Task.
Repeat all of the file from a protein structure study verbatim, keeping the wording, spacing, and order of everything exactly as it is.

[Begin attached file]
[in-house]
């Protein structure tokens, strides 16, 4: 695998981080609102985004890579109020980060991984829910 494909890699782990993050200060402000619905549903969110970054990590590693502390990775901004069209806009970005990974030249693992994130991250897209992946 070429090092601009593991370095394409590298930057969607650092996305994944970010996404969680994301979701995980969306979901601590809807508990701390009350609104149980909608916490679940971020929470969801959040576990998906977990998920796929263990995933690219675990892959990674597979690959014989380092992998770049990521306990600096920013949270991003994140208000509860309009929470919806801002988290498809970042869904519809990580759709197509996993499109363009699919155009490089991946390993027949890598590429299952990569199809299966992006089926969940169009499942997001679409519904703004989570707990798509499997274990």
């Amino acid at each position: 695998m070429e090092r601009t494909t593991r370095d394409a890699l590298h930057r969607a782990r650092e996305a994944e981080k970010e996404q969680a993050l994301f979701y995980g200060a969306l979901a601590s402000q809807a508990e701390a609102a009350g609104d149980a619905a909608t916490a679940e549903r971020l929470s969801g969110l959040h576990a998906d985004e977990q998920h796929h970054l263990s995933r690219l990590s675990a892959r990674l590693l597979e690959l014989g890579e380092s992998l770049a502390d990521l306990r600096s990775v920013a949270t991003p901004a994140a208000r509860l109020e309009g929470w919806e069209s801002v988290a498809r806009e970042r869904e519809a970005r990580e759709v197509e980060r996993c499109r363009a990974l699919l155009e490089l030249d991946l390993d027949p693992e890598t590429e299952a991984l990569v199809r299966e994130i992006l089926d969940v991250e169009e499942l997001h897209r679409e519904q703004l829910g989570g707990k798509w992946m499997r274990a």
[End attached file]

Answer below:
[in-house]
């Protein structure tokens, strides 16, 4: 695998981080609102985004890579109020980060991984829910 494909890699782990993050200060402000619905549903969110970054990590590693502390990775901004069209806009970005990974030249693992994130991250897209992946 070429090092601009593991370095394409590298930057969607650092996305994944970010996404969680994301979701995980969306979901601590809807508990701390009350609104149980909608916490679940971020929470969801959040576990998906977990998920796929263990995933690219675990892959990674597979690959014989380092992998770049990521306990600096920013949270991003994140208000509860309009929470919806801002988290498809970042869904519809990580759709197509996993499109363009699919155009490089991946390993027949890598590429299952990569199809299966992006089926969940169009499942997001679409519904703004989570707990798509499997274990």
């Amino acid at each position: 695998m070429e090092r601009t494909t593991r370095d394409a890699l590298h930057r969607a782990r650092e996305a994944e981080k970010e996404q969680a993050l994301f979701y995980g200060a969306l979901a601590s402000q809807a508990e701390a609102a009350g609104d149980a619905a909608t916490a679940e549903r971020l929470s969801g969110l959040h576990a998906d985004e977990q998920h796929h970054l263990s995933r690219l990590s675990a892959r990674l590693l597979e690959l014989g890579e380092s992998l770049a502390d990521l306990r600096s990775v920013a949270t991003p901004a994140a208000r509860l109020e309009g929470w919806e069209s801002v988290a498809r806009e970042r869904e519809a970005r990580e759709v197509e980060r996993c499109r363009a990974l699919l155009e490089l030249d991946l390993d027949p693992e890598t590429e299952a991984l990569v199809r299966e994130i992006l089926d969940v991250e169009e499942l997001h897209r679409e519904q703004l829910g989570g707990k798509w992946m499997r274990a």